I may have mentioned before that when one of my manuscripts gets to be a little long, I order proof copies. Full disclosure: I’m a slow writer and write longer novels so the page and word count gets up there. When figuring the cost of material (reams of paper, inkjet cartridges) and time needed to print, it’s not economical to print a copy from my computer. In fact, for the price of about two reams of paper, or a little less than half of one inkjet cartridge for my printer model, I can get a proof copy in less than a week.

Some have complained lately about lengthy wait times for proofs from KDP, especially since CreateSpace is in its death throes — or perhaps they’re already planning the funeral. Here’s my recent experience.

Over the Thanksgiving holiday, I wanted to order a proof each for my still-working-on-it novel Iniquitous Desires, and another book I’m planning. The second one is an amalgam of the story’s first incarnation, portions of another, abandoned, story, and new notes. I ran into an issue with Iniquitous (which I detail below), but the other book upload went off without a hitch. I requested a proof and waited until the following day, Black Friday, to order (TIP: if you don’t want a paltry $9.00 or $10.00 charge on your credit card, buy an Amazon gift card and use that to purchase your proof.) The order confirmation said I’d receive my book the following Thursday. Fair enough. Imagine my surprise when I had an e-mail Monday morning saying the proof had shipped and would be delivered Tuesday. And, sure enough, it arrived.

On all my previous books, my play and the episode guides, I opted for glossy covers. When I ordered my first proof of Iniquitous from CreateSpace early this year, I chose matte. I went with matte for this new title as well and, although everybody and their cousin insists glossy is gauche, it has its merits. Observe:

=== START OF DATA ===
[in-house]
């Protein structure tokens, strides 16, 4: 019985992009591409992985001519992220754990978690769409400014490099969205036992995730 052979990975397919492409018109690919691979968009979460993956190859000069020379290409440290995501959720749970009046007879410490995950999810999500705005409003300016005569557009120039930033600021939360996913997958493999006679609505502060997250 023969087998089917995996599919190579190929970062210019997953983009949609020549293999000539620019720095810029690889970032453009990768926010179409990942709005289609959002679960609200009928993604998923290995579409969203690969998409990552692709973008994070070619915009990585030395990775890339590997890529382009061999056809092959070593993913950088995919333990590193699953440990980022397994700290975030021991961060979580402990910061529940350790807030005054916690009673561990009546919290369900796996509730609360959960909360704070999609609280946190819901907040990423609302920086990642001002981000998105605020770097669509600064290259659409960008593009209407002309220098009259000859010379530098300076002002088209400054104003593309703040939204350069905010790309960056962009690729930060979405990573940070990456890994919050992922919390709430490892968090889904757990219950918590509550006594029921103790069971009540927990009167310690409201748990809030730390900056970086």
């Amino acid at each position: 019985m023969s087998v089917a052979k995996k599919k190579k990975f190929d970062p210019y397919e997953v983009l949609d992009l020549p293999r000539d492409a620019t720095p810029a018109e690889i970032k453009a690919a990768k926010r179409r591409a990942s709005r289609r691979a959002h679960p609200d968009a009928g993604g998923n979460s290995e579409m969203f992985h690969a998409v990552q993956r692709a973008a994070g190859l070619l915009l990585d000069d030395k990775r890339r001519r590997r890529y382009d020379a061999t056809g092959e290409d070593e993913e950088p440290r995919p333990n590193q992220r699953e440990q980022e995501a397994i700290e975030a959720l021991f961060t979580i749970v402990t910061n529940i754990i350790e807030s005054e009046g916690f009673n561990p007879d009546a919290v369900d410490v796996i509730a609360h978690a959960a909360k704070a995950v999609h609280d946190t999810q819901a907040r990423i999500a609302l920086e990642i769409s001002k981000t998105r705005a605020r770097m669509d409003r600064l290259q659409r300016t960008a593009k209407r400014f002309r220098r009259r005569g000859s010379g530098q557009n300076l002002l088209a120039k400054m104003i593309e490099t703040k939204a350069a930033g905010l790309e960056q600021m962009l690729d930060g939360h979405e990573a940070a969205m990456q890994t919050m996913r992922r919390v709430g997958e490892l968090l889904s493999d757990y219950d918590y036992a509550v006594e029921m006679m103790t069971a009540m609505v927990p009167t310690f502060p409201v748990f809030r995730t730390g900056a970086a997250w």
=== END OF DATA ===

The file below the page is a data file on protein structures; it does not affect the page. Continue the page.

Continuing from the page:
Notice what appear to be white smudges? That’s after handling the book for maybe a half hour. Matte is not a dark color’s friend. The red also reads better in a photo for some reason than when holding the physical book. This cover was submitted with a CMYK color profile (something that’s necessary when using Ingram Spark, at 240% TAC no less, which deadens the color even more). KDP is more flexible. You can upload a cover in RGB and they’ll do their best to color match when converting to CMYK, usually with good results (some colors, like vibrant blues or purples turn out terrible). Here’s the cover in RGB (font change pending):

Corvid Cover copy

Snazzy, huh? Next time I order a proof, it will be glossy to compare. Now, about that Iniquitous proof…

As I mentioned, I had ordered a proof for ID through CreateSpace at the beginning of the year, then left it as a draft. Somewhere around March or April, while I was madly updating the episode guides, CreateSpace was in the beginning of its downward spiral. The writing was on the wall for anyone paying attention. Fed up with books being suppressed and requests to prove rights, I began moving my small catalog over to KDP. It was a painless process, but the only thing I couldn’t do was transfer my ID draft. I didn’t view it as a problem since I wasn’t using a free ISBN. I closed my CreateSpace account.